A day in the kitchen at Daylesford Cookery School

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Posted by A Londoner Travels on Tuesday 27th of February 2018

Pulling up to Daylesford’s Cotswolds estate, there’s an inherent feeling that you’re going to enjoy your time there. Trundling through the verdant English countryside on a train away from London is always a welcome escape, but with the promise of a day cooking up a storm in the kitchen of Daylesford Cookery School at the end of it, this is certainly one particular journey worth embarking upon.

From its beginnings as a family farm in Staffordshire and then the Cotswolds over forty years ago, today the Daylesford empire encompasses the organic farm with its on-site shop - packed to the rafters with everything from fresh produce and handmade cheeses to a beautifully-crafted lifestyle range - as well as a stunning restaurant, year-round calendar of hands-on workshops, the luxuriously indulgent Bamford Haybarn Spa, on-site accommodation in the form of the Daylesford cottages and, of course the eponymous Cookery School. An invitation to spend a day whipping up a smorgasbord of delicious dishes under the tutelage of their head chef is not to be turned down, and so it was that I recently found myself stepping into the world of Daylesford for a cookery masterclass.

The calendar of courses itself is a sight to behold, covering almost anything one could possibly want to learn in a kitchen; choosing your preference of course will probably be the hardest part. From cheese-making and artisan breadmaking, to nose-to-tail butchery and masterclasses on how to throw the perfect dinner party, visitors to the Cookery School, which was established in 2010, have the benefit of learning not only from Daylesford’s team of chefs but an experienced faculty of bakers, cheesemakers, butchers, foragers, market gardeners and even an in-house sustainability expert.

From the moment I stepped across the threshold on a drizzly grey February morning, I was sold on the Daylesford life. The whole air of the estate is comforting, homely and wholesome; maybe it was the fresh country air but I could quite happily have stayed the whole weekend. With the shop and restaurant relatively quiet given the early hour, I headed to the cookery school ready to don chef’s whites for a workshop entitled Eat to be Healthy. With Daylesford’s passion and dedication to growing, producing and cooking real food, organically, it seemed like an apt choice of course to explore.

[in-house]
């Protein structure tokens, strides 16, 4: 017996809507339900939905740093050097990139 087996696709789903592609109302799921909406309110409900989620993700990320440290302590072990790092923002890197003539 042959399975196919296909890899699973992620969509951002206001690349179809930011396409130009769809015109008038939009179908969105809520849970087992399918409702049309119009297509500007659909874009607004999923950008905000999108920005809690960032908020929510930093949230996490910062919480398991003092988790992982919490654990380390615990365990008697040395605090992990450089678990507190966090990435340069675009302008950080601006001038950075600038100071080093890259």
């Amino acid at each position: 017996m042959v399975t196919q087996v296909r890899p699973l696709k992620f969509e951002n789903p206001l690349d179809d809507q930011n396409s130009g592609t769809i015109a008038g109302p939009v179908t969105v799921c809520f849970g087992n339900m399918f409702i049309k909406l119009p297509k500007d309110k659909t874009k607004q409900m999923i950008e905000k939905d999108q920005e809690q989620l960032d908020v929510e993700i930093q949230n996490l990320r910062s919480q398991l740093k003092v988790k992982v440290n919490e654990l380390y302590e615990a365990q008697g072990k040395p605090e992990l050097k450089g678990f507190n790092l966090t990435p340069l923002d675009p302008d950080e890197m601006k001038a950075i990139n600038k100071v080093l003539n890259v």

Celebrating delicious, seasonal recipes that are naturally free of refined sugars, dairy and wheat flour, Eat to be Healthy explores fast, simple recipes that utilise fresh ingredients and pack a big punch on taste with minimal effort. Led by chefs James Hearfield and Jason Christie, the day began with a bowl of homemade pistachios, orange and cardamom granola (the recipe for which was in our take-home folder) and coconut yoghurt, a delectable blend of nuts and seeds, toasted with just a smidgen of maple syrup and a thousand times more delicious than anything found in a shop. With the day’s menu comprising a warming winter soup, sprouting salad with Bagna Cauda, Keralan fish curry with cauliflower rice and a grand finale of an Earl grey winter tea jelly finished with charred blood orange, roasted pistachios and cashew cream, one would be forgiven for thinking such a feast would require hours of slaving over a hot stove. Quite the contrary; each of our given recipes was as speedy to create as it was to devour (almost…) and after in-depth tutorials from our chefs, a wealth of shared tips - from the secret to the perfect stock to how to season properly - and plenty of vibrant conversation about the topic in hand, the day flew by and six hours felt more like two.

While every recipe was something of a taste sensation, it was the Keralan fish curry that really struck a chord, since my day at Daylesford a mere three weeks ago it has already graced the plates of my house not once, but twice. I have a feeling it’s a recipe that will become a favourite.

As well as learning an arsenal of recipes to overhaul my eating habits, the course certainly set the cogs in motion in terms of thinking outside the box; while I love to cook, living alone and lacking in time means not often making the effort to cook for one and easily ending up stuck in a rut. James and Jason helped unravel some myths about healthy cooking and I’ve already stocked up my spice cupboard with a plethora of flavours to add to my dishes. With the course certificate offering a discount in the farm shop, it would have been rude not to indulge in a little retail therapy upon completion and with such a rich array of produce on offer it was inevitable one would walk away with a basket full, ready to recreate the magic of the Daylesford Cookery School at home.

The next Eat to be Healthy course takes place on March 10th, priced at £185 with 20% of bookings for full day courses until 31st March. For a full calendar of events throughout the year and to book visit www.daylesford.com/cookeryschool


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Travel tales from our Fashion Editor Laurel; a 30-something Londoner with a blank passport and a strong sense of wanderlust.

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